Senate acquits President Donald Trump of two articles of impeachment -- but it's not bipartisan
President Donald Trump delivers his State of the Union address.

All Senate Democrats will vote to support the conviction and removal of President Donald Trump. To make matters worse, the conviction votes of the Senate will be bipartisan, thanks to Sen. Mitt Romney (R-UT) who decided that he will vote to convict.

Conservative Democrats were even willing to vote for impeachment less than 24 hours after Trump's State of the Union Address.

Other Republicans moderates decided that what Trump did was irresponsible and inappropriate but they voted against learning more information that could sway their opinions. As a result, Sens. Susan Collins (R-ME) and Lisa Murkowski (R-AK) refused to vote to convict. Collins' vote was specifically controversial, as she's up for reelection in 2020 and her polling is not strong.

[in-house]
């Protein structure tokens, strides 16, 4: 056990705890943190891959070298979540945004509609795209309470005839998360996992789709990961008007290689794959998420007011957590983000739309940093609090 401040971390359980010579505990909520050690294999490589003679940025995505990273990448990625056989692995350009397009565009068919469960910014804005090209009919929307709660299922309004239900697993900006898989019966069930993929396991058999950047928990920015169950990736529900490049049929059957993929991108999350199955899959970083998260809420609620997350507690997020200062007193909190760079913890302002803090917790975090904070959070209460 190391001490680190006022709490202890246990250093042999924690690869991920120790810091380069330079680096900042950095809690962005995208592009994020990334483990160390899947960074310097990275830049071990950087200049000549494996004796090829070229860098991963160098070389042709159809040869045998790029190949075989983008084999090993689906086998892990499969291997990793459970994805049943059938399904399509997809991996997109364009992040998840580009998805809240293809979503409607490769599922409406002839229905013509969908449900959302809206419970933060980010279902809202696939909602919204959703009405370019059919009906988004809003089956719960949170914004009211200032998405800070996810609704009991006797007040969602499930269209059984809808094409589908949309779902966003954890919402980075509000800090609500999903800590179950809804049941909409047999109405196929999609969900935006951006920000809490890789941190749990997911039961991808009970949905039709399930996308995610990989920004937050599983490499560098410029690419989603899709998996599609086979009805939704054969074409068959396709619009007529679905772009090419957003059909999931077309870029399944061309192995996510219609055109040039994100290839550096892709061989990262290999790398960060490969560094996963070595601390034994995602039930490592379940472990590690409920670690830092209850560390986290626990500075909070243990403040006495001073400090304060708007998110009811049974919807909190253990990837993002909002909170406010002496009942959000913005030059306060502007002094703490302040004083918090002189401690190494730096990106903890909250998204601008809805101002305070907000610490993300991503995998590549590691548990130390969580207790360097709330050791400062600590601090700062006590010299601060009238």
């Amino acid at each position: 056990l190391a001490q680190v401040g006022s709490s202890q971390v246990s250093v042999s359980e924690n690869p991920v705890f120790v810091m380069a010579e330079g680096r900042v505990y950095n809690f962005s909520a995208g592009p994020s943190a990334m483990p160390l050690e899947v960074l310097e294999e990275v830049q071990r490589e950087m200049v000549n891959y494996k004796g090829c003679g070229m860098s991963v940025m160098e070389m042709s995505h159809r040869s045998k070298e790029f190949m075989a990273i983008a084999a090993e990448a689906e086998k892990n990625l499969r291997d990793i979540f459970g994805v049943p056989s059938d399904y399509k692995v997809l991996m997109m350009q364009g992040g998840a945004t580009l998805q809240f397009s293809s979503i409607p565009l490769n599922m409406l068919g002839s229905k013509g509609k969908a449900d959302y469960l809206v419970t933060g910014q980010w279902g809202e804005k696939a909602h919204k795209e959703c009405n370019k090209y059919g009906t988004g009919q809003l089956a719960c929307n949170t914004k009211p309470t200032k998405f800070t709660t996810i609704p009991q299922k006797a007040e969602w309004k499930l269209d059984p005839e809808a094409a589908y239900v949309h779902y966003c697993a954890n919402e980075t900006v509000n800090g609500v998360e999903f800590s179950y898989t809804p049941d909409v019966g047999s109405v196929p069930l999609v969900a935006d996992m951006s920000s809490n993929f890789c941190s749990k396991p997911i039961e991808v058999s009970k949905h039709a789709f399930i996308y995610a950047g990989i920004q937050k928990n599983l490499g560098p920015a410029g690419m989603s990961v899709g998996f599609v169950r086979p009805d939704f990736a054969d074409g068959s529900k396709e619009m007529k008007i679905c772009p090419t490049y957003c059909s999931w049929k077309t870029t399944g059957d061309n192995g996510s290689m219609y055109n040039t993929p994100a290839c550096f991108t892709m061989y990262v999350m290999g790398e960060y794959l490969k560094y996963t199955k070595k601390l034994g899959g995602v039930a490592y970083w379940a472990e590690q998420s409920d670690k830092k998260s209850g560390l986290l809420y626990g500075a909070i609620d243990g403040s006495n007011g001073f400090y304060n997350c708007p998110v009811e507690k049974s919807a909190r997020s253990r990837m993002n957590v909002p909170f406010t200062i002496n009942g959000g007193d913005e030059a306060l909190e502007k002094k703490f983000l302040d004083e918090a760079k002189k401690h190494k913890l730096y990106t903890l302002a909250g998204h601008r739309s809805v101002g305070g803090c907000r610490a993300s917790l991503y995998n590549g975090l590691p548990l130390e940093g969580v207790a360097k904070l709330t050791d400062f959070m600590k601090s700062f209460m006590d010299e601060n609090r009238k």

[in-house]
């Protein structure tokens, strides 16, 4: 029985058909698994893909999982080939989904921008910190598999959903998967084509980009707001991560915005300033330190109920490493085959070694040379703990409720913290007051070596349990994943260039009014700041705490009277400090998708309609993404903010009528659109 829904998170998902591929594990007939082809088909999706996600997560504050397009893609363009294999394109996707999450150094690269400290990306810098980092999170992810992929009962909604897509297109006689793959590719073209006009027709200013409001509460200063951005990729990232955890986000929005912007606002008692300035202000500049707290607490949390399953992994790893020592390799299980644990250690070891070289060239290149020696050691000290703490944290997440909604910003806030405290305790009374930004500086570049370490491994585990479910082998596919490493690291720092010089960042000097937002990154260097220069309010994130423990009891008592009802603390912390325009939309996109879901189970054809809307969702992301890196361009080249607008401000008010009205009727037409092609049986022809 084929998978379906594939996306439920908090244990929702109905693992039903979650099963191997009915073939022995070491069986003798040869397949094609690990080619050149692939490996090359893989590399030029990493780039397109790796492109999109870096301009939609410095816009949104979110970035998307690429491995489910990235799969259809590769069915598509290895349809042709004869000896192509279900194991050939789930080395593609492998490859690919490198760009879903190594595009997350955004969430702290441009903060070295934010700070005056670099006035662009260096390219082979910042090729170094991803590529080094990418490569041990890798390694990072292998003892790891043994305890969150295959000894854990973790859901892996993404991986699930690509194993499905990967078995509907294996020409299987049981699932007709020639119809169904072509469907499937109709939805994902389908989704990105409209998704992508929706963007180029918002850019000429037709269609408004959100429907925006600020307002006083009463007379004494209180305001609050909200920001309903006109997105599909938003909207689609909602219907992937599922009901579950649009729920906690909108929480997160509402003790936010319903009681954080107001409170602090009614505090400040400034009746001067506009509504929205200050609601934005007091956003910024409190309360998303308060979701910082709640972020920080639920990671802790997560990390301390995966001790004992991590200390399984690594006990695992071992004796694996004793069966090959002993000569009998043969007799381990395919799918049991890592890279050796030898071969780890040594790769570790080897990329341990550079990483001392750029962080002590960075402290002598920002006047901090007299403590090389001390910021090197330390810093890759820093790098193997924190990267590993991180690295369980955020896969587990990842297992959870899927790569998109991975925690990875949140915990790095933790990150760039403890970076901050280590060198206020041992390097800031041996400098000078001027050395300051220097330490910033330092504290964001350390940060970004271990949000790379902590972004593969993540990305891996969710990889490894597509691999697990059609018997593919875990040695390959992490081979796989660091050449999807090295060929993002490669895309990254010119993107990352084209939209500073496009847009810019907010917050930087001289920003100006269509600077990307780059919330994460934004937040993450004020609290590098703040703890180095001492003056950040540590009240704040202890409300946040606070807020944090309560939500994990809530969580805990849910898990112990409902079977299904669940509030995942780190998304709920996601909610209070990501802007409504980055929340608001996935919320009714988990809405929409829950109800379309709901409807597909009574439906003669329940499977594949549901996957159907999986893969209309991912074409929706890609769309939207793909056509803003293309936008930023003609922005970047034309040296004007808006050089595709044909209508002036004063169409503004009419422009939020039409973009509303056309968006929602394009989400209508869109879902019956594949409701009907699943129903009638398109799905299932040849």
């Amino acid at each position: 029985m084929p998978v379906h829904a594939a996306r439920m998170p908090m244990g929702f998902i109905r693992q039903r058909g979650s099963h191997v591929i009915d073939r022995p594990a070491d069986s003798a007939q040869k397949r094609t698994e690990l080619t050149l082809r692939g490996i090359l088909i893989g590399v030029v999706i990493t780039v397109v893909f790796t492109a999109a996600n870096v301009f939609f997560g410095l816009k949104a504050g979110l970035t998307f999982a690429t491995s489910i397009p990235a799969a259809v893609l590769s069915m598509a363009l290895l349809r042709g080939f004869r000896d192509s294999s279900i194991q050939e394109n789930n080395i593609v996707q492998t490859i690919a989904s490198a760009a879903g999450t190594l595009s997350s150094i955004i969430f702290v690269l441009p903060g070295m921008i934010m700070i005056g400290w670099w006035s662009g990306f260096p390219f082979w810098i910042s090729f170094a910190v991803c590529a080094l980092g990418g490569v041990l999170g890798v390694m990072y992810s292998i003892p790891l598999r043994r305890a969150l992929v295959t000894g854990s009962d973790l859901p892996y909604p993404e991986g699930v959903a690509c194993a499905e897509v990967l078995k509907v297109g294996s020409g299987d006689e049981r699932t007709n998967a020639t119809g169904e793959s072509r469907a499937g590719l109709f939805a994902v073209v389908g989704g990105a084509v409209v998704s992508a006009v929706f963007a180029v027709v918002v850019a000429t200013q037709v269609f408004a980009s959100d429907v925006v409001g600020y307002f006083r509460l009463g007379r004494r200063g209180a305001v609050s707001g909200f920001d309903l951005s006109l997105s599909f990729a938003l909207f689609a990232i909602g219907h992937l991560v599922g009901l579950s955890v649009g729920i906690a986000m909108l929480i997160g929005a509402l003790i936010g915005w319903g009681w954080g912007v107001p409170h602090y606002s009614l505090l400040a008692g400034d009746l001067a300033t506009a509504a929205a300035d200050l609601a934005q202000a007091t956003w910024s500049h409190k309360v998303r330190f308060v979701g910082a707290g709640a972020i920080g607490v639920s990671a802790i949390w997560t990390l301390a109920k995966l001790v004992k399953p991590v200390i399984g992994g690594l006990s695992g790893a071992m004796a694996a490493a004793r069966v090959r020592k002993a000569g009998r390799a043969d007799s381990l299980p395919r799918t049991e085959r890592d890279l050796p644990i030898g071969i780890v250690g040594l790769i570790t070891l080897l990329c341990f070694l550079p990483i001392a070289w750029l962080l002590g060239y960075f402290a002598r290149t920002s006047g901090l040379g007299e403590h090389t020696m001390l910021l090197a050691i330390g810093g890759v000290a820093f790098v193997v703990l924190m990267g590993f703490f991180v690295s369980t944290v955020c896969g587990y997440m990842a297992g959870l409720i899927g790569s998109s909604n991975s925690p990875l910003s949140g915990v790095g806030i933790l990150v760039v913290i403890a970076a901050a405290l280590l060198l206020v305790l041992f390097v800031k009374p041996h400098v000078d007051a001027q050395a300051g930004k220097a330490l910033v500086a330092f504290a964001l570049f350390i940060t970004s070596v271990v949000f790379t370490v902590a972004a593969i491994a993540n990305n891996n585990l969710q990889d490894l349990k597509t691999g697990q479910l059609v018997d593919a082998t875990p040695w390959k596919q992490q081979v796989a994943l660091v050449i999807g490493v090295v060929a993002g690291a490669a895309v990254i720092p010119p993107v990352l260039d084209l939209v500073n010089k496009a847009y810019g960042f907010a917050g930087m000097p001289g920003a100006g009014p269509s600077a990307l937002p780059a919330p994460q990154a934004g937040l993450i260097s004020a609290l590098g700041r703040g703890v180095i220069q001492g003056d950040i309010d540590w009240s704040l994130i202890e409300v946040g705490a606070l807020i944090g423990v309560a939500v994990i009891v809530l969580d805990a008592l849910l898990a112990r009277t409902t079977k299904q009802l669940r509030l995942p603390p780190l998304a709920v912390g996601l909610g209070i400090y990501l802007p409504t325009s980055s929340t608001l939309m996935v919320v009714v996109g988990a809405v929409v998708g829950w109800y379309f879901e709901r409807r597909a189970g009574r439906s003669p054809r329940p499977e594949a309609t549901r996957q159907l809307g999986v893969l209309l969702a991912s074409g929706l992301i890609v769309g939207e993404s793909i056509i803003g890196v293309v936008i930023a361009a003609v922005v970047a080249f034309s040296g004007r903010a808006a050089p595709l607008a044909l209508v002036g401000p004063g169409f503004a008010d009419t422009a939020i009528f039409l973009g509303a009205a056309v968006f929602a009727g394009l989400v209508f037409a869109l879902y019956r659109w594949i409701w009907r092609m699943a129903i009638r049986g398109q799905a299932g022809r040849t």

Collins also said that Trump has learned his lesson. Hours after her statement, Trump mocked it, saying he had not.

Trump was found not guilty on the first article, as the Constitution requires 2/3 to remove from office. The House was never expected to win the vote.

Upon the second article of impeachment, Trump was also found not guilty.

As MSNBC reporter Garrett Haake explained, it is the first time in US history that senators from two different parties voted to convict a president of an impeachable offense.